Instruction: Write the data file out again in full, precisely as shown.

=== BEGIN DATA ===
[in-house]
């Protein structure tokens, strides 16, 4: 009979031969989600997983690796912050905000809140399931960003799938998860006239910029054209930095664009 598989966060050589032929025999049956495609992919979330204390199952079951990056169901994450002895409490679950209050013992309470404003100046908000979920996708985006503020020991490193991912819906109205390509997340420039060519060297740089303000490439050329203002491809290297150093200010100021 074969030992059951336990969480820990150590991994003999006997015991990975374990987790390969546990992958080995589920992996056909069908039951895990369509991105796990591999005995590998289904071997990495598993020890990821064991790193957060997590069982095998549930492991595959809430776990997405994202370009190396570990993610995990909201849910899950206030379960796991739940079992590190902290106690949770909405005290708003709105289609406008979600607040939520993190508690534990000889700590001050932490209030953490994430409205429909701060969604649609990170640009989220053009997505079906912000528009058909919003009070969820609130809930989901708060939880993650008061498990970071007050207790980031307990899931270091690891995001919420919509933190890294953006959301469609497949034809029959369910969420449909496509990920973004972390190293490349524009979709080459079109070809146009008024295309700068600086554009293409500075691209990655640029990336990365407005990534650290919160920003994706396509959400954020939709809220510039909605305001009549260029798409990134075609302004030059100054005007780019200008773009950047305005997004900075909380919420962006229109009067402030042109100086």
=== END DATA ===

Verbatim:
[in-house]
């Protein structure tokens, strides 16, 4: 009979031969989600997983690796912050905000809140399931960003799938998860006239910029054209930095664009 598989966060050589032929025999049956495609992919979330204390199952079951990056169901994450002895409490679950209050013992309470404003100046908000979920996708985006503020020991490193991912819906109205390509997340420039060519060297740089303000490439050329203002491809290297150093200010100021 074969030992059951336990969480820990150590991994003999006997015991990975374990987790390969546990992958080995589920992996056909069908039951895990369509991105796990591999005995590998289904071997990495598993020890990821064991790193957060997590069982095998549930492991595959809430776990997405994202370009190396570990993610995990909201849910899950206030379960796991739940079992590190902290106690949770909405005290708003709105289609406008979600607040939520993190508690534990000889700590001050932490209030953490994430409205429909701060969604649609990170640009989220053009997505079906912000528009058909919003009070969820609130809930989901708060939880993650008061498990970071007050207790980031307990899931270091690891995001919420919509933190890294953006959301469609497949034809029959369910969420449909496509990920973004972390190293490349524009979709080459079109070809146009008024295309700068600086554009293409500075691209990655640029990336990365407005990534650290919160920003994706396509959400954020939709809220510039909605305001009549260029798409990134075609302004030059100054005007780019200008773009950047305005997004900075909380919420962006229109009067402030042109100086």